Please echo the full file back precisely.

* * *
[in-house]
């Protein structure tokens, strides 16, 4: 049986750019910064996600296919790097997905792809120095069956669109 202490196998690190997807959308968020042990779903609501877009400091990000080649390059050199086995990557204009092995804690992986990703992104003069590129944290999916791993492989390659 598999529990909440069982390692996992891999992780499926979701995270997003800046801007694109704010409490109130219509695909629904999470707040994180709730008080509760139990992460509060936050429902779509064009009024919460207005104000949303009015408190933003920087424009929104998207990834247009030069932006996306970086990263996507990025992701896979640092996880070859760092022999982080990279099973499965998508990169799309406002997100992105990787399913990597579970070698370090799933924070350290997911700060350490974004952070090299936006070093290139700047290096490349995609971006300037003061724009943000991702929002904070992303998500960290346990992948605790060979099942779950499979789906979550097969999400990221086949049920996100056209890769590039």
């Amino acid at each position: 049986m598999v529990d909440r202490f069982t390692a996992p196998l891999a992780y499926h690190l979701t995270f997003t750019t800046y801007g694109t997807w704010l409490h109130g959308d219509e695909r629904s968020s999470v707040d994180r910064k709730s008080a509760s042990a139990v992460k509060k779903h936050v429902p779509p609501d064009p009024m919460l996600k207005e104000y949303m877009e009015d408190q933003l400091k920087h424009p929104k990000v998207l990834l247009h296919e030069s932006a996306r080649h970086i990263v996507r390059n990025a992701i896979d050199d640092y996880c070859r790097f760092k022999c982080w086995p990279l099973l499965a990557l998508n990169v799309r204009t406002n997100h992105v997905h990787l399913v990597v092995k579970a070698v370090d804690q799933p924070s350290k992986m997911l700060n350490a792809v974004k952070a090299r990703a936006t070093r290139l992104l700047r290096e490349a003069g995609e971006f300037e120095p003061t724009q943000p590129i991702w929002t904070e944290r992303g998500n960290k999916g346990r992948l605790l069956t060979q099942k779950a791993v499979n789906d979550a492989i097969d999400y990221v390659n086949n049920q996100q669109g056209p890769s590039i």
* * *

[in-house]
């Protein structure tokens, strides 16, 4: 049986750019910064996600296919790097997905792809120095069956669109 202490196998690190997807959308968020042990779903609501877009400091990000080649390059050199086995990557204009092995804690992986990703992104003069590129944290999916791993492989390659 598999529990909440069982390692996992891999992780499926979701995270997003800046801007694109704010409490109130219509695909629904999470707040994180709730008080509760139990992460509060936050429902779509064009009024919460207005104000949303009015408190933003920087424009929104998207990834247009030069932006996306970086990263996507990025992701896979640092996880070859760092022999982080990279099973499965998508990169799309406002997100992105990787399913990597579970070698370090799933924070350290997911700060350490974004952070090299936006070093290139700047290096490349995609971006300037003061724009943000991702929002904070992303998500960290346990992948605790060979099942779950499979789906979550097969999400990221086949049920996100056209890769590039």
């Amino acid at each position: 049986m598999v529990d909440r202490f069982t390692a996992p196998l891999a992780y499926h690190l979701t995270f997003t750019t800046y801007g694109t997807w704010l409490h109130g959308d219509e695909r629904s968020s999470v707040d994180r910064k709730s008080a509760s042990a139990v992460k509060k779903h936050v429902p779509p609501d064009p009024m919460l996600k207005e104000y949303m877009e009015d408190q933003l400091k920087h424009p929104k990000v998207l990834l247009h296919e030069s932006a996306r080649h970086i990263v996507r390059n990025a992701i896979d050199d640092y996880c070859r790097f760092k022999c982080w086995p990279l099973l499965a990557l998508n990169v799309r204009t406002n997100h992105v997905h990787l399913v990597v092995k579970a070698v370090d804690q799933p924070s350290k992986m997911l700060n350490a792809v974004k952070a090299r990703a936006t070093r290139l992104l700047r290096e490349a003069g995609e971006f300037e120095p003061t724009q943000p590129i991702w929002t904070e944290r992303g998500n960290k999916g346990r992948l605790l069956t060979q099942k779950a791993v499979n789906d979550a492989i097969d999400y990221v390659n086949n049920q996100q669109g056209p890769s590039i």